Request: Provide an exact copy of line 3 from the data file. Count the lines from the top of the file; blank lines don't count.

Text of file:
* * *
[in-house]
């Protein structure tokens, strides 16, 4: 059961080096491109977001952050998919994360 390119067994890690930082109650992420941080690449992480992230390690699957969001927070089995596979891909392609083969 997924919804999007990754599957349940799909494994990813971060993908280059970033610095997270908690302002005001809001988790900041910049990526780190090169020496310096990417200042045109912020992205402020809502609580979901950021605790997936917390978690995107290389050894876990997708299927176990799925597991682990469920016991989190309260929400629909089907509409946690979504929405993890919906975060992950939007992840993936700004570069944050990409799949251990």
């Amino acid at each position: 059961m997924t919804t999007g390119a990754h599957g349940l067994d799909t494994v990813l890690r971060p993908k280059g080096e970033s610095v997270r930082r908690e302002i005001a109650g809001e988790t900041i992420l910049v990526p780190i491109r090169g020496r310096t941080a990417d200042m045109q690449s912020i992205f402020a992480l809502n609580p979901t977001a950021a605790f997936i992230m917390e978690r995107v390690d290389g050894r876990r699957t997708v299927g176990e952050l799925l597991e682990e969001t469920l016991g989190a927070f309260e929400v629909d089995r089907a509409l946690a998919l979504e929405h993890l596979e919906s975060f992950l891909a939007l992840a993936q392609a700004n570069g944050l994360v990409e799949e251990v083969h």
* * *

């Amino acid at each position: 059961m997924t919804t999007g390119a990754h599957g349940l067994d799909t494994v990813l890690r971060p993908k280059g080096e970033s610095v997270r930082r908690e302002i005001a109650g809001e988790t900041i992420l910049v990526p780190i491109r090169g020496r310096t941080a990417d200042m045109q690449s912020i992205f402020a992480l809502n609580p979901t977001a950021a605790f997936i992230m917390e978690r995107v390690d290389g050894r876990r699957t997708v299927g176990e952050l799925l597991e682990e969001t469920l016991g989190a927070f309260e929400v629909d089995r089907a509409l946690a998919l979504e929405h993890l596979e919906s975060f992950l891909a939007l992840a993936q392609a700004n570069g944050l994360v990409e799949e251990v083969h």